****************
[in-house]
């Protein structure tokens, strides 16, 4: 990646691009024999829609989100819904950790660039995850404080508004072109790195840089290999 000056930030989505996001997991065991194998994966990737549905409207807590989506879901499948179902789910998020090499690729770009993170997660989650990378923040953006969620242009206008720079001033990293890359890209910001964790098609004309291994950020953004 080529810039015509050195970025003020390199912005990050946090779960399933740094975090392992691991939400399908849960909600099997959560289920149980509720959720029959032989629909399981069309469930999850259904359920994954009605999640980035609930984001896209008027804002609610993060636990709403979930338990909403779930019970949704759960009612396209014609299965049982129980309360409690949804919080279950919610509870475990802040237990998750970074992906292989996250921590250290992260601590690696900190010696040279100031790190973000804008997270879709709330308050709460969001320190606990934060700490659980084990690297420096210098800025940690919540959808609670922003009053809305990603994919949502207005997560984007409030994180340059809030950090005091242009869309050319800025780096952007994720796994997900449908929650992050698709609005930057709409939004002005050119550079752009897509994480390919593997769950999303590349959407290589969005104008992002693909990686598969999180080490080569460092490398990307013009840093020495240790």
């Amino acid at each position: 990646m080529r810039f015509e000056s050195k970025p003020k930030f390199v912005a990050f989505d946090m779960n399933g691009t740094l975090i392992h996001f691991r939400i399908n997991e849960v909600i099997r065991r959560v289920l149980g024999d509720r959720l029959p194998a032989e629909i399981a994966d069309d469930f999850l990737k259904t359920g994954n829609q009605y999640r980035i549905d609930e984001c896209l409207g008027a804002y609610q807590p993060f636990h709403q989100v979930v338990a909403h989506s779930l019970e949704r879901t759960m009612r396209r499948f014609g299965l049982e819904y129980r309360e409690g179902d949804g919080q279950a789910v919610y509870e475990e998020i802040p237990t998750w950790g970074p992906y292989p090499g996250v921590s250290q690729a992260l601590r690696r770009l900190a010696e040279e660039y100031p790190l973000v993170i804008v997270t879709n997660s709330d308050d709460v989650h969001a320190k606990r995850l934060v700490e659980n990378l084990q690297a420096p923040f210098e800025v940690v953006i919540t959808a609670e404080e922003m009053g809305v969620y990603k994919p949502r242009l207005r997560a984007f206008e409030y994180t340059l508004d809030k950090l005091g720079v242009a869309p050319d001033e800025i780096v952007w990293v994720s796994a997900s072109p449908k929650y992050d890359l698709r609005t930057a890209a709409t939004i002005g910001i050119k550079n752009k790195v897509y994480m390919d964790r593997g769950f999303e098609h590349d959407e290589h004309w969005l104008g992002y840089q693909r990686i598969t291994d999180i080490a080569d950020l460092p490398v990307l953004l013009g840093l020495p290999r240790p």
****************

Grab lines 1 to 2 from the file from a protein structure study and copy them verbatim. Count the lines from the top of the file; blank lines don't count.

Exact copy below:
[in-house]
């Protein structure tokens, strides 16, 4: 990646691009024999829609989100819904950790660039995850404080508004072109790195840089290999 000056930030989505996001997991065991194998994966990737549905409207807590989506879901499948179902789910998020090499690729770009993170997660989650990378923040953006969620242009206008720079001033990293890359890209910001964790098609004309291994950020953004 080529810039015509050195970025003020390199912005990050946090779960399933740094975090392992691991939400399908849960909600099997959560289920149980509720959720029959032989629909399981069309469930999850259904359920994954009605999640980035609930984001896209008027804002609610993060636990709403979930338990909403779930019970949704759960009612396209014609299965049982129980309360409690949804919080279950919610509870475990802040237990998750970074992906292989996250921590250290992260601590690696900190010696040279100031790190973000804008997270879709709330308050709460969001320190606990934060700490659980084990690297420096210098800025940690919540959808609670922003009053809305990603994919949502207005997560984007409030994180340059809030950090005091242009869309050319800025780096952007994720796994997900449908929650992050698709609005930057709409939004002005050119550079752009897509994480390919593997769950999303590349959407290589969005104008992002693909990686598969999180080490080569460092490398990307013009840093020495240790």